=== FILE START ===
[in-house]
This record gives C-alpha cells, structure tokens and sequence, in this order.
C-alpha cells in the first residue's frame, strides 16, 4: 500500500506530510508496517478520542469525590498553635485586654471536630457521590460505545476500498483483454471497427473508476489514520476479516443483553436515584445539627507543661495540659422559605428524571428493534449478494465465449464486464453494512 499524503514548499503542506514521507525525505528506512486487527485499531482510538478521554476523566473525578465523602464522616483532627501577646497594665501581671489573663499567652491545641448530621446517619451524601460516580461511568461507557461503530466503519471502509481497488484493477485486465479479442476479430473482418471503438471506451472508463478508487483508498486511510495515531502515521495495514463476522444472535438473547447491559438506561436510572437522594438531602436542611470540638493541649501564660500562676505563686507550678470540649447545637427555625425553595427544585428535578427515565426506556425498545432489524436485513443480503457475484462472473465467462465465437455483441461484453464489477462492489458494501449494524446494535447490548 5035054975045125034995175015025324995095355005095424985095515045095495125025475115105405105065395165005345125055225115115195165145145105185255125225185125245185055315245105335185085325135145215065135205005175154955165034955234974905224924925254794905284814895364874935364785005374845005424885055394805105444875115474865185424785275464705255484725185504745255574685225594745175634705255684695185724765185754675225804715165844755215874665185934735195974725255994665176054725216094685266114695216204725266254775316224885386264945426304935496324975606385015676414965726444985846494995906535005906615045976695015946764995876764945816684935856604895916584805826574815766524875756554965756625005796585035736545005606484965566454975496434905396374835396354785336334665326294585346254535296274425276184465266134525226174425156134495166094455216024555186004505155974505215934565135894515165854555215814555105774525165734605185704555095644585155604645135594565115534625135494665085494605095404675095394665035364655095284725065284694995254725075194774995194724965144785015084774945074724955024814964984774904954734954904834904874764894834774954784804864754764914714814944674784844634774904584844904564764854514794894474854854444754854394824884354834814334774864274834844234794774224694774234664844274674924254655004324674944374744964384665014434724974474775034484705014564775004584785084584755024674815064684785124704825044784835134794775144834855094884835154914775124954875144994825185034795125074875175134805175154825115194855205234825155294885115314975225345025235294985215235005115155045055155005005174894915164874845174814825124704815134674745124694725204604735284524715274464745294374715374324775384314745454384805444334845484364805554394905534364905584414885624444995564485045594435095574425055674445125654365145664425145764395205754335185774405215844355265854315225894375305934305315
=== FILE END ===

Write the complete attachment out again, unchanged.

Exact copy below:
[in-house]
This record gives C-alpha cells, structure tokens and sequence, in this order.
C-alpha cells in the first residue's frame, strides 16, 4: 500500500506530510508496517478520542469525590498553635485586654471536630457521590460505545476500498483483454471497427473508476489514520476479516443483553436515584445539627507543661495540659422559605428524571428493534449478494465465449464486464453494512 499524503514548499503542506514521507525525505528506512486487527485499531482510538478521554476523566473525578465523602464522616483532627501577646497594665501581671489573663499567652491545641448530621446517619451524601460516580461511568461507557461503530466503519471502509481497488484493477485486465479479442476479430473482418471503438471506451472508463478508487483508498486511510495515531502515521495495514463476522444472535438473547447491559438506561436510572437522594438531602436542611470540638493541649501564660500562676505563686507550678470540649447545637427555625425553595427544585428535578427515565426506556425498545432489524436485513443480503457475484462472473465467462465465437455483441461484453464489477462492489458494501449494524446494535447490548 5035054975045125034995175015025324995095355005095424985095515045095495125025475115105405105065395165005345125055225115115195165145145105185255125225185125245185055315245105335185085325135145215065135205005175154955165034955234974905224924925254794905284814895364874935364785005374845005424885055394805105444875115474865185424785275464705255484725185504745255574685225594745175634705255684695185724765185754675225804715165844755215874665185934735195974725255994665176054725216094685266114695216204725266254775316224885386264945426304935496324975606385015676414965726444985846494995906535005906615045976695015946764995876764945816684935856604895916584805826574815766524875756554965756625005796585035736545005606484965566454975496434905396374835396354785336334665326294585346254535296274425276184465266134525226174425156134495166094455216024555186004505155974505215934565135894515165854555215814555105774525165734605185704555095644585155604645135594565115534625135494665085494605095404675095394665035364655095284725065284694995254725075194774995194724965144785015084774945074724955024814964984774904954734954904834904874764894834774954784804864754764914714814944674784844634774904584844904564764854514794894474854854444754854394824884354834814334774864274834844234794774224694774234664844274674924254655004324674944374744964384665014434724974474775034484705014564775004584785084584755024674815064684785124704825044784835134794775144834855094884835154914775124954875144994825185034795125074875175134805175154825115194855205234825155294885115314975225345025235294985215235005115155045055155005005174894915164874845174814825124704815134674745124694725204604735284524715274464745294374715374324775384314745454384805444334845484364805554394905534364905584414885624444995564485045594435095574425055674445125654365145664425145764395205754335185774405215844355265854315225894375305934305315